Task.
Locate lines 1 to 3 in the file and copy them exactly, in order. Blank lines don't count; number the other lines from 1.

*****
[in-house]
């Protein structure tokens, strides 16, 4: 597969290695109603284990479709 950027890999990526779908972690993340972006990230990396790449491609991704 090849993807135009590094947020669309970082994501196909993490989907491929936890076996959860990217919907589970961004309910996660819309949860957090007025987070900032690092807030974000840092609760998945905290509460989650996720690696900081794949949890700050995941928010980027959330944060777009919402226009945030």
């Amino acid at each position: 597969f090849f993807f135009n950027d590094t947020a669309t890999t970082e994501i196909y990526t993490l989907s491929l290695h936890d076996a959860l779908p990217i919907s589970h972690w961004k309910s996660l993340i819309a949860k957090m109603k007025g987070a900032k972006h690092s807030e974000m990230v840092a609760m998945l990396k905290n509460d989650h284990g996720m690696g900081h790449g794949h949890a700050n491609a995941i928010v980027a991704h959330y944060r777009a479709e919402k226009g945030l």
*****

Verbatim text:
[in-house]
């Protein structure tokens, strides 16, 4: 597969290695109603284990479709 950027890999990526779908972690993340972006990230990396790449491609991704 090849993807135009590094947020669309970082994501196909993490989907491929936890076996959860990217919907589970961004309910996660819309949860957090007025987070900032690092807030974000840092609760998945905290509460989650996720690696900081794949949890700050995941928010980027959330944060777009919402226009945030």
């Amino acid at each position: 597969f090849f993807f135009n950027d590094t947020a669309t890999t970082e994501i196909y990526t993490l989907s491929l290695h936890d076996a959860l779908p990217i919907s589970h972690w961004k309910s996660l993340i819309a949860k957090m109603k007025g987070a900032k972006h690092s807030e974000m990230v840092a609760m998945l990396k905290n509460d989650h284990g996720m690696g900081h790449g794949h949890a700050n491609a995941i928010v980027a991704h959330y944060r777009a479709e919402k226009g945030l």